More than 118 countries have abolished the death penalty; India is among the 50-odd countries that retain it.
So fascinated was I by Sonia’s Bharatiyata appeal that I watched it more than once in Hindi and in English and longer I watched, the more I saw a case for slander.
The low turnout, despite the striking array of candidates, reveals a disengaged electorate.
The star attraction in the Indian pavilion at the Osaka World Expo 1970 was a white tiger. There were, of course, handicrafts and Darjeeling tea. The Japanese politely praised the wonders of India, recalled Buddhist bonds, reminisced over Netaji Subhash Chandra Bose and Judge Radha Binod Pal, who defended the Japanese after the war and earned a monument for himself in the Yasukuni shrine, talked of Asian solidarity and moved on.
Prime Minister Indira Gandhi had just visited Japan a few months earlier and relations appeared cordial. Agreements to continue the modest yen credit for projects were signed. Some Japanese wanted the ashes kept at the Rinkoji temple, believed to be of Bose, to be returned to India. Indira Gandhi promised to look into it, knowing well the reaction among people in West Bengal if the ashes of a man they still believed alive were to be brought there.
India and Japan were never indifferent to each other. But both had had different preoccupations. In the 1970s, even while Japan was basking in its fame as the master manufacturer of the world, it was embarrassed by the ceremonial suicide of its young poet, Yukio Mishima, exhorting Japan to resume a militaristic posture. Ichiro Kawasaki, a diplomat, unmasked Japanese weaknesses and asserted that without a huge land mass, sizeable population and abundant resources, Japan would never be a significant world power. Japan had outsourced its foreign policy to the US. India, a leader of the Non-Aligned Movement, was a nuisance to US cold warriors, who wanted to contain the Soviet menace. Japan shared that sentiment.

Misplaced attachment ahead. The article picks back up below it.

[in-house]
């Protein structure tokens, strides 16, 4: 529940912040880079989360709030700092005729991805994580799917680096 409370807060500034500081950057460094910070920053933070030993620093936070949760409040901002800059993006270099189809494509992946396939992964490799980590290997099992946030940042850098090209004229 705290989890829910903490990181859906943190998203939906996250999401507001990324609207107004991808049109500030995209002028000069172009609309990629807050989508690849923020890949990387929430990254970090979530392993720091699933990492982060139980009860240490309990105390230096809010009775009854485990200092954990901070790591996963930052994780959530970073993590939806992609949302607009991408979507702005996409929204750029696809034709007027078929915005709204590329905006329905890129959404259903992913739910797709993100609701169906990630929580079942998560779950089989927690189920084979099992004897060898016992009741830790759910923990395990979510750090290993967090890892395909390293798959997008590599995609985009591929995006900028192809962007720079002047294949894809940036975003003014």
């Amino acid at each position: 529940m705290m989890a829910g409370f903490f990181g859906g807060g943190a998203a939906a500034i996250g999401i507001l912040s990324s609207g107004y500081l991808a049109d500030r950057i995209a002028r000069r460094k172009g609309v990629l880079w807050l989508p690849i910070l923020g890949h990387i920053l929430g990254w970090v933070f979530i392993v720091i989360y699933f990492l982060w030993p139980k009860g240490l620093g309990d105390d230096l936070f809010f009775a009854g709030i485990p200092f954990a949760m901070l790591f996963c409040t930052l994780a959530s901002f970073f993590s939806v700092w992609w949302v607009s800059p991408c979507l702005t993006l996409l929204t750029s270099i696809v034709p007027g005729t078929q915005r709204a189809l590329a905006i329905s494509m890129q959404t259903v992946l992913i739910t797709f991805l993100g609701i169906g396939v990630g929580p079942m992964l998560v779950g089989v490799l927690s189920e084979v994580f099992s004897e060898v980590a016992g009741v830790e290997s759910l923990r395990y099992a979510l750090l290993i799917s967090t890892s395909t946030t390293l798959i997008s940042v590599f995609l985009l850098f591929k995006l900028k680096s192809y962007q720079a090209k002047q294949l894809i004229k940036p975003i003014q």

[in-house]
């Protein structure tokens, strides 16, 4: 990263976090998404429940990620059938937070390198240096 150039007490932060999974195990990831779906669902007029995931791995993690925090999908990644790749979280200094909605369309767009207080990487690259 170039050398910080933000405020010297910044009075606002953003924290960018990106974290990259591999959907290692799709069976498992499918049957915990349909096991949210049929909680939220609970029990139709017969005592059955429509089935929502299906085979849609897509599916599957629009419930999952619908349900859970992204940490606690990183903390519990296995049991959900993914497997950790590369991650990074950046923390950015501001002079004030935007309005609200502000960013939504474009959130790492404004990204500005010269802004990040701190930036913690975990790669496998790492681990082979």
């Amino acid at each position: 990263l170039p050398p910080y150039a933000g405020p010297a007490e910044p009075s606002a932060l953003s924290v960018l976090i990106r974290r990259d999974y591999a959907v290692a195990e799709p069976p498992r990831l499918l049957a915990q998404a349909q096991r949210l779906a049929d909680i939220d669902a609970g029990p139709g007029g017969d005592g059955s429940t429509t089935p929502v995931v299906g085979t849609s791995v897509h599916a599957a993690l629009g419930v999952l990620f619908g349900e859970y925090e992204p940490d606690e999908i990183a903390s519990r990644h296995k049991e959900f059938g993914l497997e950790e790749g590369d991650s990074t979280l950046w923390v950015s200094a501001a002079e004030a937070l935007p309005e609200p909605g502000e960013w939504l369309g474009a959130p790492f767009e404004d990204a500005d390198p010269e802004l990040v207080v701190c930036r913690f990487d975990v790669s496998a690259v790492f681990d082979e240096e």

Moreover, India’s defiance of the NPT was unfolding and Japan, sitting in the shade of an American nuclear umbrella, looked askance at Indian nuclear policy. The closed Indian economy had no great attraction for the export-hungry Japanese. The period of benign neglect stretched on for years.
Now that the rain has started, it is pouring. Prime Minister Manmohan Singh paid a successful visit to Tokyo in 2013, with expectations of an early agreement on nuclear cooperation. Though the agreement was not signed, the machinery for strategic cooperation was put in place. A rare visit by the emperor and empress of Japan followed and the Japanese prime minister squeezed in a visit to India to be the chief guest at the Republic Day parade. The comfort level in relations has reached such proportions that Japan is prepared to begin negotiations for the sale of sea planes, which it has never sold.
China is the unwitting cupid that has brought about the India-Japan honeymoon. Japan is open about its strategy of befriending India with an eye on China, while India remains the bashful bride. Prime Minister Abe wrote in his book, Towards a Beautiful Country (2007), continued…